NeuroRegen scaffold transplantation brings hope to spinal cord injury patients
A joint group of Chinese scientists has recently confirmed the safety and preliminary effective of NeuroRegen Scaffold transplantation for spinal cord injury repair. Results were published in Science China Life Sciences.
This group, led by Dai Jianwu's team from the Institute of Genetics and Developmental biology of the Chinese Academy of Sciences, in collaboration with Prof. Zhang Sai's group from the Chinese People's Armed Police Forces, has developed a novel linear-ordered collagen scaffold called the NeuroRegen Scaffold, which was able to guide neurite growth along its fibers and provided a "bridge" for spinal cord nerve regeneration.
Spinal cord injury (SCI) is a serious central nerve injury, which leads to partial or complete loss of sensory and motor functions below the injury level. After SCI, the primary injury and its secondary reaction lead to hemorrhage, immune reactions, cell death, and scar formation, and an inhibitory environment eventually develops in response to the injury, which inhibits neural regeneration.
For patients with complete SCI, the sensory and motor functions below the injury level are completely lost and hardly recovered.
In this study, when the researchers transplanted these functional biomaterials along with neurotrophic factors or stem cells into rat, canine or monkey models of complete transection SCI, they found reduced formation of cystic cavity and reduced deposition of regeneration inhibitory molecules at the injury site, eventually promoting recovery of motor function.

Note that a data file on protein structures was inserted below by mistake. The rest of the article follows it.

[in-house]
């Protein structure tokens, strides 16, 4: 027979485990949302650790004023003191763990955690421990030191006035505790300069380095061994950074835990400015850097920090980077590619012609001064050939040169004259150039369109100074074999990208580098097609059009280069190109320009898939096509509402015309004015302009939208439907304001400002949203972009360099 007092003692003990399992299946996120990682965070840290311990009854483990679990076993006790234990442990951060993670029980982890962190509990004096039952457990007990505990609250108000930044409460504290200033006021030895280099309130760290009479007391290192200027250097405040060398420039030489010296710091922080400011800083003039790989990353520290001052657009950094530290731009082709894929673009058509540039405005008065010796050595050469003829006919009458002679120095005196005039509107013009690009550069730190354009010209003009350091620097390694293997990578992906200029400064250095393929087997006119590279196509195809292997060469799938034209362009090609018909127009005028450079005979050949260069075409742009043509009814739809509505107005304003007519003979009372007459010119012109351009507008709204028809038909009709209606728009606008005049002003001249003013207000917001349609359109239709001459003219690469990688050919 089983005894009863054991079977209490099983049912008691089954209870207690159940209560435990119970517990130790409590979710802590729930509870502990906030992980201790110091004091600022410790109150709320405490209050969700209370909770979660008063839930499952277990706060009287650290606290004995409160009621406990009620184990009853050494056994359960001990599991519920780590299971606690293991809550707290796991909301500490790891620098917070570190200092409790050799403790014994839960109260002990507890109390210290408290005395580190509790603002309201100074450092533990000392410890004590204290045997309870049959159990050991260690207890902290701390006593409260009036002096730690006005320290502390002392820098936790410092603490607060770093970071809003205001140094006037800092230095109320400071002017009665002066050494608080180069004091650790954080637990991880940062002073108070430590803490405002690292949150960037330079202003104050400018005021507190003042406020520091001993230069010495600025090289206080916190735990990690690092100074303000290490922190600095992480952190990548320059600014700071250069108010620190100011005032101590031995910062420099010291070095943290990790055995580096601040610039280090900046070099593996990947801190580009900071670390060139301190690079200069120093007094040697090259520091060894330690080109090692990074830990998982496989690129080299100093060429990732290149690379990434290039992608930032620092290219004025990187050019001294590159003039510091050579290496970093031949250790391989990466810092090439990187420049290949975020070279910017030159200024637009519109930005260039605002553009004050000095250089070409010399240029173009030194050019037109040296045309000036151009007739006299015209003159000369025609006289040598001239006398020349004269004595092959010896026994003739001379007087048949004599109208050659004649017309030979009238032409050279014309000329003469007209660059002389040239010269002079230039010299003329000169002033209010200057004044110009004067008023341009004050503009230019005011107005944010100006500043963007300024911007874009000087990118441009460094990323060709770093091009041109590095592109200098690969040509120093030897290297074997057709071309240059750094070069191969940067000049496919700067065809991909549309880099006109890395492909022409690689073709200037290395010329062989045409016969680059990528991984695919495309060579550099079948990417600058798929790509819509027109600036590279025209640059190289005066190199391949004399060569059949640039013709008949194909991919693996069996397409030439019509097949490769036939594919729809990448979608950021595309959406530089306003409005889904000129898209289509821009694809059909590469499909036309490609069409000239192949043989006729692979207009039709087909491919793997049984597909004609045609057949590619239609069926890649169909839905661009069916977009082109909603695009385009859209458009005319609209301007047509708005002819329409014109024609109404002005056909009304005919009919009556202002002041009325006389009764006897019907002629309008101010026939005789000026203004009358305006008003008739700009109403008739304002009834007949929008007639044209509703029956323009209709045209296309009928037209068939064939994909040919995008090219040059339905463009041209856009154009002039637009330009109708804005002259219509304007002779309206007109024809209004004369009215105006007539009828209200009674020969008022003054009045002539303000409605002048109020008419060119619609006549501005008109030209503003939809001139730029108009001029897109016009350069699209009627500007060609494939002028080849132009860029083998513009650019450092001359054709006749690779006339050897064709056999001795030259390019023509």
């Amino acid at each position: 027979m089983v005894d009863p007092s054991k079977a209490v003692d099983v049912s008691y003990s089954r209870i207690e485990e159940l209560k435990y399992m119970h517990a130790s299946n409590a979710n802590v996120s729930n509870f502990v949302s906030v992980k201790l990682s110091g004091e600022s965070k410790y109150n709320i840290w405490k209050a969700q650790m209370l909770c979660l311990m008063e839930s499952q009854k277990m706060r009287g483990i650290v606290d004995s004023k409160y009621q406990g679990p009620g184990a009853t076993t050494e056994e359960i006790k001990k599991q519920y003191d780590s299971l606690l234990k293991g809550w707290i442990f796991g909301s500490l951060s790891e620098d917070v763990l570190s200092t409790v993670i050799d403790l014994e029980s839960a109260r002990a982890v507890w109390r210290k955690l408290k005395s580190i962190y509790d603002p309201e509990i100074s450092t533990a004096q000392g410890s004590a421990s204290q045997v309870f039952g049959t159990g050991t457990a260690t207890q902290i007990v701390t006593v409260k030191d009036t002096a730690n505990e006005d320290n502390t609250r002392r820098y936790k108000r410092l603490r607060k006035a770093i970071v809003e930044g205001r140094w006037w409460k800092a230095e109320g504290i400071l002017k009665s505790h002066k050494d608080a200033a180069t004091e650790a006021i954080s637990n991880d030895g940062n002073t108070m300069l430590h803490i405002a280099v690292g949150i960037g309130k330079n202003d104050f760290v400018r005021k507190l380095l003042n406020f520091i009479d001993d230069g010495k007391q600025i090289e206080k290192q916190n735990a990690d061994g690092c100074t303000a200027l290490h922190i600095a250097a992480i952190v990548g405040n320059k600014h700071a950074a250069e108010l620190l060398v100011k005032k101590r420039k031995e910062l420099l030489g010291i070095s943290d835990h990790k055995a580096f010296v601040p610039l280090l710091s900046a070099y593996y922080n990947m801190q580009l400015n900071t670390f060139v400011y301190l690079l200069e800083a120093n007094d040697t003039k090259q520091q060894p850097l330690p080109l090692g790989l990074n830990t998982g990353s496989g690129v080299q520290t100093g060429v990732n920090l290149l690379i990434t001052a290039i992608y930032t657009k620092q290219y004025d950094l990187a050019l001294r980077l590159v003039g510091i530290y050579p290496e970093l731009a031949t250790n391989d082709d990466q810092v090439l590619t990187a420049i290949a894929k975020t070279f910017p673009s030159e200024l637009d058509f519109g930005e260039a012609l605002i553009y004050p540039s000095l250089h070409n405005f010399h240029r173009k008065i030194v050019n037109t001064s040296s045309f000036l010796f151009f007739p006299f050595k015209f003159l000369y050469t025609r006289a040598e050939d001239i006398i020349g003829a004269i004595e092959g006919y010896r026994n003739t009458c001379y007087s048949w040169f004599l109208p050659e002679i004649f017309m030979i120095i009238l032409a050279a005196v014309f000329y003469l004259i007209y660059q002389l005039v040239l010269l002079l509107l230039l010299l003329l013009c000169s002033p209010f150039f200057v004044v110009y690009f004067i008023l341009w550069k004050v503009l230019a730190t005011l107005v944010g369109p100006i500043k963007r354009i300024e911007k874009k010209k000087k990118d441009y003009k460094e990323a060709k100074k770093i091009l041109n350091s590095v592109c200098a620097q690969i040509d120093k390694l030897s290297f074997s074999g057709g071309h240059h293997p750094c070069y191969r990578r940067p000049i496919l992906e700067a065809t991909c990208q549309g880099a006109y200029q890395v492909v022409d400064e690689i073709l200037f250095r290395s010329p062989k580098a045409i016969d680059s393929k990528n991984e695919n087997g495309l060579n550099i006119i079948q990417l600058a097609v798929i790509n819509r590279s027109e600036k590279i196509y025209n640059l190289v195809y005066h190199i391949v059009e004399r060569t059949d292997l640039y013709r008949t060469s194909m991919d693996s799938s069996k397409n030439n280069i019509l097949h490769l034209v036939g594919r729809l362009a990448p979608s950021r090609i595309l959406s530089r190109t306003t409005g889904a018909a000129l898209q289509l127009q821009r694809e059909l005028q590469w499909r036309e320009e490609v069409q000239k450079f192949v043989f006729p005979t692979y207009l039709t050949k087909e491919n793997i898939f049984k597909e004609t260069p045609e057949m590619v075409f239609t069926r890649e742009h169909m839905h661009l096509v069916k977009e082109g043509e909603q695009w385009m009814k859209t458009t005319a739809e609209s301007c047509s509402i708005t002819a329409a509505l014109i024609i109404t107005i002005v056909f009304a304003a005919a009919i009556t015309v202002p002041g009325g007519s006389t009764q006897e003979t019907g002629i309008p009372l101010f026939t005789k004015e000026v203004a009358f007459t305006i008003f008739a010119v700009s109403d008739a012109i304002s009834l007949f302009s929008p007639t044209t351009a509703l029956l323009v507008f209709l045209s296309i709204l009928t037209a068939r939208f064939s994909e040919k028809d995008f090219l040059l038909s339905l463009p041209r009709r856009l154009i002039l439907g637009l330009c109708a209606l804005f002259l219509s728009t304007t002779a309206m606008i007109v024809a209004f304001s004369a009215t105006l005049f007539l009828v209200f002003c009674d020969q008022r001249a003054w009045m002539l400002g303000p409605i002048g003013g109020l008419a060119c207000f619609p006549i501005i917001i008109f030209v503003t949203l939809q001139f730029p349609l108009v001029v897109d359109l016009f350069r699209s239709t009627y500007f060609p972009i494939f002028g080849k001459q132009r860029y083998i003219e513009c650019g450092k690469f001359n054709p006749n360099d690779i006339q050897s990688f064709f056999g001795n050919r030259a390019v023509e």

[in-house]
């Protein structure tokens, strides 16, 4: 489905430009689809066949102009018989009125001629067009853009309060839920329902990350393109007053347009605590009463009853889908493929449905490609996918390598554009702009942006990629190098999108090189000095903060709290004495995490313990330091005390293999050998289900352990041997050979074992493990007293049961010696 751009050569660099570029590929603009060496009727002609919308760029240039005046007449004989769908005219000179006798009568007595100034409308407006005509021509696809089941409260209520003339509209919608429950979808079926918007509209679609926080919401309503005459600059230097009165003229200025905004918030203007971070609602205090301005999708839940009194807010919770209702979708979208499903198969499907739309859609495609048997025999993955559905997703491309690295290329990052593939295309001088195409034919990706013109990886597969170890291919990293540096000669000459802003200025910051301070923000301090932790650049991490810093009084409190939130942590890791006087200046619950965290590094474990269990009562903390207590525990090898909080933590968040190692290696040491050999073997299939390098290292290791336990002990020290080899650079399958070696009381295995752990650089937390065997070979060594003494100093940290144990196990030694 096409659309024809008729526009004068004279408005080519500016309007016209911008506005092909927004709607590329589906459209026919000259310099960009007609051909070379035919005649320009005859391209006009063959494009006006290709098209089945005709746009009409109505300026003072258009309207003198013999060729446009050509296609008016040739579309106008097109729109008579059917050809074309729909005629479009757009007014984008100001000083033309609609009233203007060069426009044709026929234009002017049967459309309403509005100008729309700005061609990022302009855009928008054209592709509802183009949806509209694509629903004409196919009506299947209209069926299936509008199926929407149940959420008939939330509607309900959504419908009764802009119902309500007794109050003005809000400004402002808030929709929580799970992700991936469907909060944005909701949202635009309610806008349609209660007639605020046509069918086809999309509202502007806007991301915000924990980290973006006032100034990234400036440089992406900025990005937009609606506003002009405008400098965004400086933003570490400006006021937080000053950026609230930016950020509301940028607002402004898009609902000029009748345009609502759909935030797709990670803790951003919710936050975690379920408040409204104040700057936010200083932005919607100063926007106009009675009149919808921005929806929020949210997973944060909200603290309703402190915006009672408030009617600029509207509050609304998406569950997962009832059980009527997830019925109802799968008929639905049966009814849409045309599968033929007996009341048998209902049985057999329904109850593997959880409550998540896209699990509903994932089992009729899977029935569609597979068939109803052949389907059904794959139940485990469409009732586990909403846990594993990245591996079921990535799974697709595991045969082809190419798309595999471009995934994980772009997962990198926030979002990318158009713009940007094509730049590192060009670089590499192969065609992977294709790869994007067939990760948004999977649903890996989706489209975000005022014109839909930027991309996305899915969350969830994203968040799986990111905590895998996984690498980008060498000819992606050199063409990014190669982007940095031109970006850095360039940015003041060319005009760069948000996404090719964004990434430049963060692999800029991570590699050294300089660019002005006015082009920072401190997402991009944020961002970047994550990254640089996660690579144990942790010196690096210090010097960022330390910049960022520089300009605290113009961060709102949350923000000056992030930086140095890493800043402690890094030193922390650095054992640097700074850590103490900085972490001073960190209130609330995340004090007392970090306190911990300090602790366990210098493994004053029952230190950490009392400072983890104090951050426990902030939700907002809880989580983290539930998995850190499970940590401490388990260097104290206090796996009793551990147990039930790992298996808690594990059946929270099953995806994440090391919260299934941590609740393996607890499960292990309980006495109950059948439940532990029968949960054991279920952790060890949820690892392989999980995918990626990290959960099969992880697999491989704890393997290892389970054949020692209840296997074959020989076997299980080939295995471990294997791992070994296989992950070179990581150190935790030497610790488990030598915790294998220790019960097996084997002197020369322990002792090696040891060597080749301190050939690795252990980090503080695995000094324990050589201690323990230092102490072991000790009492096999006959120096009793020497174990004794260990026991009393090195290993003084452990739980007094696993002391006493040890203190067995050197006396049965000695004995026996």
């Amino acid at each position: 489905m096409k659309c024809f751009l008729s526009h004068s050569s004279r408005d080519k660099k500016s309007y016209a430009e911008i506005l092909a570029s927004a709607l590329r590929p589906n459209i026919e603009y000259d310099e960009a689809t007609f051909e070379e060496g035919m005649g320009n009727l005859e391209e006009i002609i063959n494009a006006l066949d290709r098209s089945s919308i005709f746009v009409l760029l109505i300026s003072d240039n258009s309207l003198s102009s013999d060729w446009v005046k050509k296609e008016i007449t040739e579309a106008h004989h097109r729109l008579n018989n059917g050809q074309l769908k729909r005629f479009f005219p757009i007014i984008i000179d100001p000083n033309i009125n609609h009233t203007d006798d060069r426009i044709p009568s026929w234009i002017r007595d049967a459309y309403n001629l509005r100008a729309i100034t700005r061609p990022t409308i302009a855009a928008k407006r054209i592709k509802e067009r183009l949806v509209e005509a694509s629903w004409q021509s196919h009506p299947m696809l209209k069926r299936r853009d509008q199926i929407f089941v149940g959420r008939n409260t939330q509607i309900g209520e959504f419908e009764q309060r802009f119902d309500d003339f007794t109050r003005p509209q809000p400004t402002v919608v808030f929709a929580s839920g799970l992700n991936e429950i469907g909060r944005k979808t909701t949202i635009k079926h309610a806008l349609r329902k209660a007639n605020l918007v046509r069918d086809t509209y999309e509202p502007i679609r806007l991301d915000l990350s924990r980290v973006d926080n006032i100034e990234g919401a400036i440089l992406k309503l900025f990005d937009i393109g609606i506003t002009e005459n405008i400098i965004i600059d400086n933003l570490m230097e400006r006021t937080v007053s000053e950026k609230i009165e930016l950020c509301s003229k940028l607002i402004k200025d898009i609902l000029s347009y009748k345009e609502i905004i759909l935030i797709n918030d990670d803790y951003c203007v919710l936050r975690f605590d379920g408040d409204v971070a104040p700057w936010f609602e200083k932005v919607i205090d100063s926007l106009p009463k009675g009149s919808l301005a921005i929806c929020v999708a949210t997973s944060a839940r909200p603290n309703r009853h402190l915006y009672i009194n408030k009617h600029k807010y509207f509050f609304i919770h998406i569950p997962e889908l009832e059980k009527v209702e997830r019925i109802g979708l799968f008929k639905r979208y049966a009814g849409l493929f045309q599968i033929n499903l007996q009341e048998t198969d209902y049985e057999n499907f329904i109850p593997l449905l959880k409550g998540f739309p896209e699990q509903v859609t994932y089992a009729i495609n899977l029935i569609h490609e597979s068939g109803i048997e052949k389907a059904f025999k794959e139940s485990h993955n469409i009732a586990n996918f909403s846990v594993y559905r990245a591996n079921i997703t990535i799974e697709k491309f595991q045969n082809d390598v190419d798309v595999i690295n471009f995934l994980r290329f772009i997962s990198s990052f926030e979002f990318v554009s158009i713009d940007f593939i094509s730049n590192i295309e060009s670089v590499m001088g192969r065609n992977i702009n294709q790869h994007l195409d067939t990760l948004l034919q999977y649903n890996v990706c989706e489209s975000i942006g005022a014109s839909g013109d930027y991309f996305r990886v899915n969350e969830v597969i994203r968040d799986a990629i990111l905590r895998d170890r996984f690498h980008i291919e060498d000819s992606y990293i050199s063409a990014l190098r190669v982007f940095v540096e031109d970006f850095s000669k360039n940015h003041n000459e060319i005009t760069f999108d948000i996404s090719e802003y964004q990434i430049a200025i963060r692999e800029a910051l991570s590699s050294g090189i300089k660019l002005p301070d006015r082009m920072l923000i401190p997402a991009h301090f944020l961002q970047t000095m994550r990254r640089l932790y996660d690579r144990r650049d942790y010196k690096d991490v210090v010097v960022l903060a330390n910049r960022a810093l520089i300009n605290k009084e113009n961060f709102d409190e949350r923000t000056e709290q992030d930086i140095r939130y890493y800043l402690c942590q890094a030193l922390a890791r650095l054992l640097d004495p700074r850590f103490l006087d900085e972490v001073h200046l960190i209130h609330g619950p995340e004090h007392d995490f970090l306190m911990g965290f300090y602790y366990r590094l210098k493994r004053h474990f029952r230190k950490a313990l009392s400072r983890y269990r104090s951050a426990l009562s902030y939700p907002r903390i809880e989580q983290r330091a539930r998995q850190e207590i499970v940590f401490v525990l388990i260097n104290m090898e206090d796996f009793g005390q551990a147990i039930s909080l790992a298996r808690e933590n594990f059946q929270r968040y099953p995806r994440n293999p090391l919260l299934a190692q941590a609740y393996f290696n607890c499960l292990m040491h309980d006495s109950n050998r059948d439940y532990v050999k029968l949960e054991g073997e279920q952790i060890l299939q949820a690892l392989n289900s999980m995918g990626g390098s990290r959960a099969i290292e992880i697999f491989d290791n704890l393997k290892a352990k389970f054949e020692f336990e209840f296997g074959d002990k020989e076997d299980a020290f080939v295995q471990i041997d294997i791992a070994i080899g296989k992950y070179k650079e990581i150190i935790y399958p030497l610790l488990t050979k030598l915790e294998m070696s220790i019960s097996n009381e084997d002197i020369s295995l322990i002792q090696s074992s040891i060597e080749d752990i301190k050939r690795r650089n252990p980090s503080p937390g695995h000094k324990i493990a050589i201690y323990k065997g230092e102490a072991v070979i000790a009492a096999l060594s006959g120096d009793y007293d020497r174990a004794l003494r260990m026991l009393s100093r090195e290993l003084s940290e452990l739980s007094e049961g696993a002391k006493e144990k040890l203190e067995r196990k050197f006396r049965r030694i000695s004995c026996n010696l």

Based on the preclinical studies, the first clinical research on NeuroRegen Scaffold transplantation for the treatment of complete SCI patients began in January 2015.
Fifteen patients with acute complete SCI and 51 patients with chronic complete SCI were followed up for 2-5 years. No serious adverse events related to functional scaffold transplantation were observed. Among the patients with acute SCI, five patients achieved expansion of their sensory positions and six patients recovered sensation in the bowel or bladder.
Additionally, four patients regained voluntary walking ability accompanied by reconnection of neural signal transduction. Among the 51 chronic complete patients, 16 patients achieved expansion of their sensation level and 30 patients experienced enhanced reflexive defecation sensation or increased skin sweating below the injury site. Nearly half of the patients with chronic cervical SCI developed enhanced finger activity, and some patients showed the expansion of motor evoked potential spinal cord segments.
Further analysis found that the recovery of sensory function was related to age, younger patients might be more likely to recover sensation after surgery.
This is the first large-scale, long-term study of NeuroRegen Scaffold transplantation to repair complete SCI. The results show that NeuroRegen Scaffold transplantation is safe and preliminary effective in the treatment of acute and chronic complete SCI patients, and it brings hope for the hopeless disease.